Wireless mics

sawdust123

Well-Known DJ
Nov 10, 2006
163
56
Ventura County, CA
We are currently in phase 3 (or is it now 4) of the 10 phases of the 600 MHz changeover. I believe the end of this year marks phase 9. T-Mobile has been offering broadcasters cash incentives to hurry the transition ahead of the published schedule as well. As TV stations move to spots below 600 MHz, there will be fewer empty TV channels in which to operate mics (some markets will have none). If you are lucky enough to find empty channels in your market in 2020, it will have more background noise due to intermodulation products from neighboring channels. Good mics have expensive filtering to deal with this problem. Cheap ones do not. Many manufacturers have opened up the tuning range of their mics but not all brands/models offer improved filters.

Diversity reception is a vague term. There are many different types of diversity. There is passive and active antenna diversity. There are also dual independent receiver designs. The latter is way more expensive and more effective. If the deal looks too good, be wary of what you are getting.

BTW, RickyB, professionals spend $3-5K per channel on wireless systems used in high-density RF environments. During SuperBowl week, there are 4000+ requests to operate wireless transmitters around the stadium. Cheap mics need not apply. My buddy handles the wireless for the refs and halftime show. He now needs to use people aiming highly directional antennae at the performers as if they were spotlights to insure he maintains a decent signal to noise ratio. He started doing that BEFORE the loss of the 600 MHz band. It isn't going to get any easier for us DJs once that band is gone.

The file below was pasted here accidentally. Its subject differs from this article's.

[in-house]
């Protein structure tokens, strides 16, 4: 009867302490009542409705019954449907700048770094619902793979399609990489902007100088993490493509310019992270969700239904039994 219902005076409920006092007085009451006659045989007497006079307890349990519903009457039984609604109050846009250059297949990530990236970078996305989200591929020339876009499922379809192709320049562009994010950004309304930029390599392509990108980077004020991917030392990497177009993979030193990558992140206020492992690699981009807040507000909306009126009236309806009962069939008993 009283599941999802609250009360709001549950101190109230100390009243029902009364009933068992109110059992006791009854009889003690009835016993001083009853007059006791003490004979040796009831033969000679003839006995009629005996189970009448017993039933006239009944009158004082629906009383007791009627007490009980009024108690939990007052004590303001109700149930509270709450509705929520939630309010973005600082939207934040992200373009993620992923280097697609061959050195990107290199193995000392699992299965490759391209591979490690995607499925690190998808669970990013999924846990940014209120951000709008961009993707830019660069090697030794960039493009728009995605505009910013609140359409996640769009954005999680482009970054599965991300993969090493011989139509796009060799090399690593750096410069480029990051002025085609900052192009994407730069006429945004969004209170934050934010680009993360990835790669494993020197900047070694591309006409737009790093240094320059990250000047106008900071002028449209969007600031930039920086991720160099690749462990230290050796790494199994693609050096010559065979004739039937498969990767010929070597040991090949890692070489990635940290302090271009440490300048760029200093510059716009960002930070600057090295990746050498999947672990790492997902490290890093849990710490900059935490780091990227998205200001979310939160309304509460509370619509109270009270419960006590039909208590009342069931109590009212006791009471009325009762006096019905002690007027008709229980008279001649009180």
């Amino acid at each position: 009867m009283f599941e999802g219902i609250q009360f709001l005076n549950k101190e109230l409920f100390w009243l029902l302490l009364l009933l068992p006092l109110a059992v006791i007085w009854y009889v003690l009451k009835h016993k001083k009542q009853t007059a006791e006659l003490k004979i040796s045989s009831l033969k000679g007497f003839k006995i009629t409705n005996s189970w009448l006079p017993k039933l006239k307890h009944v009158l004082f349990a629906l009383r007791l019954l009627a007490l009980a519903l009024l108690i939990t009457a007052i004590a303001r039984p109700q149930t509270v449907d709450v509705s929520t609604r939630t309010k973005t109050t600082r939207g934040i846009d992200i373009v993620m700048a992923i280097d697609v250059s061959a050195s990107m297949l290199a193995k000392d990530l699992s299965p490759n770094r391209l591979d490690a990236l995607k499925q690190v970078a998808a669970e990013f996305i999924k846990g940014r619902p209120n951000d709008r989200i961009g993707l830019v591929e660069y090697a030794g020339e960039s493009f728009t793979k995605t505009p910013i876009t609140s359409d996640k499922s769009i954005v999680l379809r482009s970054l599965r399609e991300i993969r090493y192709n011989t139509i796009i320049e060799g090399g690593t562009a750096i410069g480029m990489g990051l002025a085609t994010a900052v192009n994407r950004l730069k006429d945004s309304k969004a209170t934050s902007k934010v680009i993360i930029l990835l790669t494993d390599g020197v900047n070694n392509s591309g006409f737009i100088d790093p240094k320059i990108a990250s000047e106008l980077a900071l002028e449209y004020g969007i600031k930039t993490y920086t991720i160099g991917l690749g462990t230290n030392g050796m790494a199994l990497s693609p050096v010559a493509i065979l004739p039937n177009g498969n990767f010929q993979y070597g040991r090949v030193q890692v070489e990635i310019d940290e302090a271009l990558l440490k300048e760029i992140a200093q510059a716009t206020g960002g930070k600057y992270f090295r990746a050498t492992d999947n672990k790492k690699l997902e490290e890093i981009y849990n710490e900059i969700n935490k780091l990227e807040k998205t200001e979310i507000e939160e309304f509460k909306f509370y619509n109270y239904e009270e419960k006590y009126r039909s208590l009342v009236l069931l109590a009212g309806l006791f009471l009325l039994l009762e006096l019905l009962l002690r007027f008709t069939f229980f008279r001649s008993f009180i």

Handinon

DJ Extraordinaire
Oct 1, 2014
1,866
72
BTW, RickyB, professionals spend $3-5K per channel on wireless systems used in high-density RF environments. During SuperBowl week, there are 4000+ requests to operate wireless transmitters around the stadium. Cheap mics need not apply. My buddy handles the wireless for the refs and halftime show. He now needs to use people aiming highly directional antennae at the performers as if they were spotlights to insure he maintains a decent signal to noise ratio. He started doing that BEFORE the loss of the 600 MHz band. It isn't going to get any easier for us DJs once that band is gone.
Which I'd assume is somewhat offset by the kickback Bose gives the NFL for the HUGE lettering on the headsets. I think it used to be Motorola?
 
Reactions: DJ Bobcat

Scott Hanna

DJ Extraordinaire
Oct 25, 2006
5,761
52
Cleveland, OH
www.djincleveland.com
Which I'd assume is somewhat offset by the kickback Bose gives the NFL for the HUGE lettering on the headsets. I think it used to be Motorola?
The story I read was the NFL was using wired headsets for a while then tried to make the transition to wireless with Motorola. But because of their unique needs, there was nothing available off the shelf that was meeting their needs. They approached Bose and asked them if they could design a system just for the NFL's needs. Designing a system for only 32 customers isn't cost effective, unless that customer can put your name in front of millions